At a Wichita school bond issue debate on October 14, 2008, I challenged USD 259, the Wichita school district, to give evidence of their claim that smaller class sizes lead to better student achievement. That’s because I’ve been waiting a week for both USD 259 and the “Yes for Kids” group to respond to my request for references to the research they presumably relied on when formulating these claims.
The next day, while speaking to the Wichita Downtown Lions Club, Wichita school board president Lynn Rogers said “If you just put in the words ‘class size reduction’ to Google, you’ll get 609,000 entries. There’s plenty of research.”
I think it says a lot about the credibility of the arguments advanced by the Wichita school district when the district’s communications office and the citizens group that supports the bond issue can’t quickly produce references to evidence that supports their claims. It seems likely that the school district has no such evidence. Otherwise, why wouldn’t they produce it when citizens ask for it? Why wouldn’t they provide links to it on their informational websites?
Has no one asked the district for such evidence? Hasn’t a single news reporter bothered to fact check some of the district’s claims?
Back to Mr. Rogers and the Google search. I wonder if he actually read any of the articles that appear in the results of this search.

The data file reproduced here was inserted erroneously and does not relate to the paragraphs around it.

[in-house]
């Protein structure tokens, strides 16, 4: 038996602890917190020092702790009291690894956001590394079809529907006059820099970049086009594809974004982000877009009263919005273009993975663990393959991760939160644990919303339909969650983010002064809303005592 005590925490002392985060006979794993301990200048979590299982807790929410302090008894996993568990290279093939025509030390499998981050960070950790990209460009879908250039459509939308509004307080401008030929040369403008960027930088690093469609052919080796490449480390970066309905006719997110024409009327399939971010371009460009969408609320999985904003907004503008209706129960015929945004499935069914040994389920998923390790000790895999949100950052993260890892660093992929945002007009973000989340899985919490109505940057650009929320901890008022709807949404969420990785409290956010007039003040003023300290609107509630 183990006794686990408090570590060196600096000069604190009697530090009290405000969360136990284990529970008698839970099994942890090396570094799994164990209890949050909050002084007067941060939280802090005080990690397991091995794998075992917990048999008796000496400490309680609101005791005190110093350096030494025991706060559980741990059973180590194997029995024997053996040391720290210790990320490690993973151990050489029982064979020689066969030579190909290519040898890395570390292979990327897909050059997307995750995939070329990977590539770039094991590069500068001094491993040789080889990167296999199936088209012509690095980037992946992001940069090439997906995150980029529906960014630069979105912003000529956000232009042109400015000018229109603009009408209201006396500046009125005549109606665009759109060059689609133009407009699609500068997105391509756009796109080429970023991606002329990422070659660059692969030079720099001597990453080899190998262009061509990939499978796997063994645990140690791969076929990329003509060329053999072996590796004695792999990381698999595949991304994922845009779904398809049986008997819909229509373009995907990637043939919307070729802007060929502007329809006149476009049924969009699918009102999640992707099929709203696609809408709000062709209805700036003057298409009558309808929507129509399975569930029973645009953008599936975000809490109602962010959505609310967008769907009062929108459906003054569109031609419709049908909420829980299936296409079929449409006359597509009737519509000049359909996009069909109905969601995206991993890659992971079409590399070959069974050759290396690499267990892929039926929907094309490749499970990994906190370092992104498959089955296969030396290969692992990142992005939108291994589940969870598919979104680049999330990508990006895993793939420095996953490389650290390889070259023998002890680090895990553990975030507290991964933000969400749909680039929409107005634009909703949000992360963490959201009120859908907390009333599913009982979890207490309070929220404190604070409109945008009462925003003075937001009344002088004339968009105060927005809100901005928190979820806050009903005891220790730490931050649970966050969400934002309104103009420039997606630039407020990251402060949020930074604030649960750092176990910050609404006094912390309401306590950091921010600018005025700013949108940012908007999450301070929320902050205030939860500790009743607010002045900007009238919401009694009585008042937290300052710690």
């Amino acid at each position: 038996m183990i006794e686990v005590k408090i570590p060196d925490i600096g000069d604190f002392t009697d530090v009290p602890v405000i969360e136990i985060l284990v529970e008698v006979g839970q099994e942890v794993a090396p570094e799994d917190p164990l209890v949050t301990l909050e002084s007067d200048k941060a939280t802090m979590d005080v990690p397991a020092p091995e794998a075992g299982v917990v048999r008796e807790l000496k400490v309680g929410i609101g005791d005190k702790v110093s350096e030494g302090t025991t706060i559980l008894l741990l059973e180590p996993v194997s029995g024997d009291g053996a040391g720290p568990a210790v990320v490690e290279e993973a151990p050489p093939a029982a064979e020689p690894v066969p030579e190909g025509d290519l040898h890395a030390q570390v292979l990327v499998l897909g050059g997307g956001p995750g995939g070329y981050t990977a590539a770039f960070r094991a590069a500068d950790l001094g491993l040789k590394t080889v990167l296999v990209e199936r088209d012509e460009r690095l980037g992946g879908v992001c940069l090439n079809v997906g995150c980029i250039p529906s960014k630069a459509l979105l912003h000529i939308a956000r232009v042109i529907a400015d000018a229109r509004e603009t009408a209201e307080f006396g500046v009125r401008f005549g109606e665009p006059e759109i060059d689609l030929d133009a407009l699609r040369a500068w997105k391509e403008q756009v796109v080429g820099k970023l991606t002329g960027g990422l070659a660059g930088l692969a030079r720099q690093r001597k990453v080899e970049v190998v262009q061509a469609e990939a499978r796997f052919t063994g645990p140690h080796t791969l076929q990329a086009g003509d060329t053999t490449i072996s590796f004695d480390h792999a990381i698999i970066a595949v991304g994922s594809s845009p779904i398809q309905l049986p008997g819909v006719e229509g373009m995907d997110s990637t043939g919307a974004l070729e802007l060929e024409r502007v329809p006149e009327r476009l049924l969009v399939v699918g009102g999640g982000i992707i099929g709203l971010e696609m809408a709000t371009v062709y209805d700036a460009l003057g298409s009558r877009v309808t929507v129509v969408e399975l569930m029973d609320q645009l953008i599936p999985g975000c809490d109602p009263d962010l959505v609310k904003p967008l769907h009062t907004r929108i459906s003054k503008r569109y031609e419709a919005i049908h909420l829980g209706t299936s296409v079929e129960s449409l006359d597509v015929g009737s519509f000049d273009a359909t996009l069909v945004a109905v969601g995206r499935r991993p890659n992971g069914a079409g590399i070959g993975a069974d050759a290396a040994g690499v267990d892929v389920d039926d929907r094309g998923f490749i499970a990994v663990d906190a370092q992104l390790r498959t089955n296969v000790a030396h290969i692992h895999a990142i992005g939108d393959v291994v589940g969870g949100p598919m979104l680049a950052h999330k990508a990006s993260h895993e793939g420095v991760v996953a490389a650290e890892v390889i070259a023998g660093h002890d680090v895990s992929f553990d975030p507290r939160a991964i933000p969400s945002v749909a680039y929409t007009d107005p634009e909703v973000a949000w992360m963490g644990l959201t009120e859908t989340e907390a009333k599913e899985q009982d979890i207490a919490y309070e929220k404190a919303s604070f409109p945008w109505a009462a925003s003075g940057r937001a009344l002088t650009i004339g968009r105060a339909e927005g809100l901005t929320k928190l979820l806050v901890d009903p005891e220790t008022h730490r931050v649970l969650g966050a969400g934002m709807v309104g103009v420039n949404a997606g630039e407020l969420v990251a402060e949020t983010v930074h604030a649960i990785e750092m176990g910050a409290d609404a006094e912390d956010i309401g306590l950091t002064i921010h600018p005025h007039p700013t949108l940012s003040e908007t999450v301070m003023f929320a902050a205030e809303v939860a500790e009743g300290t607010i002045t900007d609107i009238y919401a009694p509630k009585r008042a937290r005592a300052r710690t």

For example, the fourth article that appeared when I performed the Google search recommended by Mr. Rogers is from the Heartland Institute. It’s titled “Class-Size Reduction Brings Mixed Results” and starts with this passage:
Two recent studies of student achievement for students enrolled in class-size reduction programs in Wisconsin and California offer mixed results and call into question the cost effectiveness of large-scale programs with mandatory class-size caps.
The seventh article is from Education Week, and it’s titled “Class-Size Reductions Seen of Limited Help on Achievement Gap.”
Some of the search results do support smaller class sizes. One result was from the National Education Association, the teachers union. That union, as you might expect, supports anything that makes teachers’ jobs easier, no matter how much it costs and without consideration to whether it does students any good.
This is not the only evidence the school district has had difficulty producing. A request for evidence of how arts and athletics improve student achievement took from September 29 to October 8 to fulfill. Shouldn’t this be easy to produce, given that the district uses it as an argument for the need for the bond issue?
Until the Wichita school district and its supporting campaign groups — or the Wichita Eagle Editorial Board, for that matter — can produce references to the evidence they rely on when making their claims, Wichitans should rightly be skeptical of their claims. Saying “it’s all about the kids” doesn’t cut it.